by: Kelly Hack
Gabapentin prescribing increased 64 percent from 39 million prescriptions in 2012 to 64 million by 2016, becoming the 10th most commonly prescribed medication in the United States.1
A recent study from the American Journal of Psychiatry disclosed that the number of Appalachian drug users who reported using gabapentin to get “high” has increased nearly 30-fold from 2008-2014.2 These alarming statistics among other supporting data significantly contributes to the reality that gabapentin is now considered an emerging threat in today’s opioid epidemic.4
What is Gabapentin?
Gabapentin, a gamma-aminobutyric acid (GABA) analog was originally developed as an anticonvulsant and prescribed as an analgesic for neuropathic pain. It is currently sold under the brand names: Neurontin®, Gralise®, Horizant®. The medication is also prescribed as an off-label medication for the treatment of migraines, mental illness, and fibromyalgia. Gabapentin first approved in the United States in 1993 with minimal potential for misuse is now classified as a controlled substance and a current drug of abuse.2 Gabapentin’s effects on the central nervous system including drowsiness and low-level euphoria have been recognized within the addiction community to enhance the euphoric effects of heroin and when consumed exclusively in high doses, produces a marijuana-like high.2 A study from 2016 found that gabapentin misuse was only 1 percent among the general population, however for those that misuse opioids, gabapentin misuse significantly increased to 15-22 percent.3
- Viral infection
- Nausea and vomiting
- Trouble speaking
- Jerky Movements4
In 2017, 70,237 drug overdose deaths occurred in the United States, and a vast majority of those fatalities were directly related to opioids.1 In efforts to significantly reduce opioid abuse, providers began to increase their prescribing of gabapentin, with the understanding that the medication was a safer alternative to opioids for the management of acute pain. However, during 2013-2017, 74,175 gabapentin exposures were reported to poison control centers (PCCs) and a clear correlation was documented that the increase of accessibility to gabapentin directly increased toxic exposures.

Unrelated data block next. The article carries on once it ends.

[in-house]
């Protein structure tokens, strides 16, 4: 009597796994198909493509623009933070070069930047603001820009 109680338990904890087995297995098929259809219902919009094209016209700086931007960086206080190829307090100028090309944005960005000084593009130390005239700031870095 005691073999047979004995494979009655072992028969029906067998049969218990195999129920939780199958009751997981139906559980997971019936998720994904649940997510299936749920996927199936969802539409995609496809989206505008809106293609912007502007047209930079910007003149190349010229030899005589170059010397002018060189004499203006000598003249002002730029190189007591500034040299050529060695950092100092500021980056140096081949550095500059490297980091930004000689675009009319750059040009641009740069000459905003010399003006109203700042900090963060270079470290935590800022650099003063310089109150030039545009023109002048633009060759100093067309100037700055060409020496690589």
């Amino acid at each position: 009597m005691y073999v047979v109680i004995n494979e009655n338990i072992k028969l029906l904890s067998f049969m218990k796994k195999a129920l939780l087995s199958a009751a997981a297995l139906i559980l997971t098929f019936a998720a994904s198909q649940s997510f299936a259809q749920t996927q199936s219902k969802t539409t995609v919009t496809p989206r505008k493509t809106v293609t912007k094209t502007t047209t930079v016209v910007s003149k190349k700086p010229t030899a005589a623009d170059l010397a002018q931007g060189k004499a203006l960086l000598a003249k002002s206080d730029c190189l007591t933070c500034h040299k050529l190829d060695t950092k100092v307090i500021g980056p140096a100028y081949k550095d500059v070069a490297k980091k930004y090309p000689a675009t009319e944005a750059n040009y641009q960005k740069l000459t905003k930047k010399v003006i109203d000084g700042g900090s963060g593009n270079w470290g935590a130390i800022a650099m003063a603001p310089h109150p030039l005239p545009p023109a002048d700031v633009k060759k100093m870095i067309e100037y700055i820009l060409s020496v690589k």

According to data from the Louisville coroner’s office in Kentucky, gabapentin was found in nearly one-fourth of all overdoses. Throughout the state, the drug is now showing up in about 1 in every 3 overdose deaths.3 Due to the alarming rates of reported overdoses associated with gabapentin, states including Tennessee and Michigan have reclassified the drug as a Schedule V Controlled Substance. Massachusetts, Minnesota, Nebraska, North Dakota, Ohio, Virginia, West Virginia, and Wyoming also require reporting of gabapentin prescriptions through the Prescription Drug Monitoring Program (PDMP) database.
Respiratory Depression and Withdrawal
Drug-induced respiratory depression has been well documented with gabapentin use. The Federal Drug Administration (FDA) now requires new warning labels on all gabapentinoids regarding potential respiratory depressant effects. There is an increased risk for serious breathing difficulties among patients who use gabapentanoids alone or with other drugs that depress the central nervous system (CNS). Patients with a preexisting respiratory impairment such as chronic obstructive pulmonary disease (COPD) also have an augmented risk for experiencing respiratory distress with gabapentanoid usage.6 Additional health complications affiliated with continued gabapentin use occur with abrupt discontinuation of the medication, which has been documented to often mirror symptoms of those withdrawing from alcohol and benzodiazepines.7
Since gabapentin and opioids have historically been prescribed for pain, co-prescription of these two medications is quite prevalent. In a population-based nest case-control study among opioid users who were residents of Ontario, Canada between August 1, 1997, and December 31, 2013, it was found that among patients receiving prescription opioids, gabapentin was concomitant with a substantial increase to opioid-related deaths.5 The primary analysis of the study conveyed that the likelihood of opioid-related death was 49 percent higher among individuals exposed to gabapentin and opioids in comparison to those exposed to opioids solely.5 Approximately 8 percent of patients from the study receiving opioids were co-prescribed gabapentin and that co-prescription was directly linked to a 50 percent increase in death probability. Overall, similar studies conducted within the United States and the United Kingdom have drawn parallel conclusions that between 15 and 22 percent of people with opioid use disorder (OUD) are also misusing gabapentin.5